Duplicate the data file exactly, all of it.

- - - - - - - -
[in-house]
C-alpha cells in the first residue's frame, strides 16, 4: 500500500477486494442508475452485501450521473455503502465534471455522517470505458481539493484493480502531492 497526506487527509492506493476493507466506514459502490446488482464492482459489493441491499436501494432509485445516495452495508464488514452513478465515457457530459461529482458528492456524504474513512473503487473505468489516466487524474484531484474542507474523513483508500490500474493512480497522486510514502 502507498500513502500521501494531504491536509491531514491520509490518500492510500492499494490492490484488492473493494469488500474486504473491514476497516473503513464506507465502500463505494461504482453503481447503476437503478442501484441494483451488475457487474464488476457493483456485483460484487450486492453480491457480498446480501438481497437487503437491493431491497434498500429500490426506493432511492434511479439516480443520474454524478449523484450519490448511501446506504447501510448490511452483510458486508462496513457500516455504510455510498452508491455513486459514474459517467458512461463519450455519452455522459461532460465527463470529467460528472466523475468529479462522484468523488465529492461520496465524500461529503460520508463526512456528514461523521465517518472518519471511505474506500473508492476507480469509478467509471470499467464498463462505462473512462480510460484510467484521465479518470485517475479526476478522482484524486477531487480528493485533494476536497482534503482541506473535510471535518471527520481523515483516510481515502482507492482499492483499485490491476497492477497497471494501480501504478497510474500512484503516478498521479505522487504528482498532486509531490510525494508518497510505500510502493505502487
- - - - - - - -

[in-house]
C-alpha cells in the first residue's frame, strides 16, 4: 500500500477486494442508475452485501450521473455503502465534471455522517470505458481539493484493480502531492 497526506487527509492506493476493507466506514459502490446488482464492482459489493441491499436501494432509485445516495452495508464488514452513478465515457457530459461529482458528492456524504474513512473503487473505468489516466487524474484531484474542507474523513483508500490500474493512480497522486510514502 502507498500513502500521501494531504491536509491531514491520509490518500492510500492499494490492490484488492473493494469488500474486504473491514476497516473503513464506507465502500463505494461504482453503481447503476437503478442501484441494483451488475457487474464488476457493483456485483460484487450486492453480491457480498446480501438481497437487503437491493431491497434498500429500490426506493432511492434511479439516480443520474454524478449523484450519490448511501446506504447501510448490511452483510458486508462496513457500516455504510455510498452508491455513486459514474459517467458512461463519450455519452455522459461532460465527463470529467460528472466523475468529479462522484468523488465529492461520496465524500461529503460520508463526512456528514461523521465517518472518519471511505474506500473508492476507480469509478467509471470499467464498463462505462473512462480510460484510467484521465479518470485517475479526476478522482484524486477531487480528493485533494476536497482534503482541506473535510471535518471527520481523515483516510481515502482507492482499492483499485490491476497492477497497471494501480501504478497510474500512484503516478498521479505522487504528482498532486509531490510525494508518497510505500510502493505502487